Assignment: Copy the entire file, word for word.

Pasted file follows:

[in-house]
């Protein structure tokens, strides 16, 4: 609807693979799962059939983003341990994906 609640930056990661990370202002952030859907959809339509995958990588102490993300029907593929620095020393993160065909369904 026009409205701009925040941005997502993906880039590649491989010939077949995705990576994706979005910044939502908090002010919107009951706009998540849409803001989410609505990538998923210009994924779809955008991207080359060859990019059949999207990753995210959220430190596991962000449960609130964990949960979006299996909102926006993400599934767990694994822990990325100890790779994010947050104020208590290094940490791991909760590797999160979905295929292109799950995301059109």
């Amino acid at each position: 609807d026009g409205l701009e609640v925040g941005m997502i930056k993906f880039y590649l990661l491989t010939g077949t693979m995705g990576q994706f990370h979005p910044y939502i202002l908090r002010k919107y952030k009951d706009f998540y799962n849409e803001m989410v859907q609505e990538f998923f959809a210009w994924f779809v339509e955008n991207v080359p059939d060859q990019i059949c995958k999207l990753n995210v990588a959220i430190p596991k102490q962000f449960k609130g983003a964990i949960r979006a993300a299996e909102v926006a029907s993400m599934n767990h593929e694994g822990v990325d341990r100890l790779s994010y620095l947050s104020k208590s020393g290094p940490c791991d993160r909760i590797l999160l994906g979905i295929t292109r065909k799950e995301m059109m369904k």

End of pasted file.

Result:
[in-house]
């Protein structure tokens, strides 16, 4: 609807693979799962059939983003341990994906 609640930056990661990370202002952030859907959809339509995958990588102490993300029907593929620095020393993160065909369904 026009409205701009925040941005997502993906880039590649491989010939077949995705990576994706979005910044939502908090002010919107009951706009998540849409803001989410609505990538998923210009994924779809955008991207080359060859990019059949999207990753995210959220430190596991962000449960609130964990949960979006299996909102926006993400599934767990694994822990990325100890790779994010947050104020208590290094940490791991909760590797999160979905295929292109799950995301059109």
């Amino acid at each position: 609807d026009g409205l701009e609640v925040g941005m997502i930056k993906f880039y590649l990661l491989t010939g077949t693979m995705g990576q994706f990370h979005p910044y939502i202002l908090r002010k919107y952030k009951d706009f998540y799962n849409e803001m989410v859907q609505e990538f998923f959809a210009w994924f779809v339509e955008n991207v080359p059939d060859q990019i059949c995958k999207l990753n995210v990588a959220i430190p596991k102490q962000f449960k609130g983003a964990i949960r979006a993300a299996e909102v926006a029907s993400m599934n767990h593929e694994g822990v990325d341990r100890l790779s994010y620095l947050s104020k208590s020393g290094p940490c791991d993160r909760i590797l999160l994906g979905i295929t292109r065909k799950e995301m059109m369904k």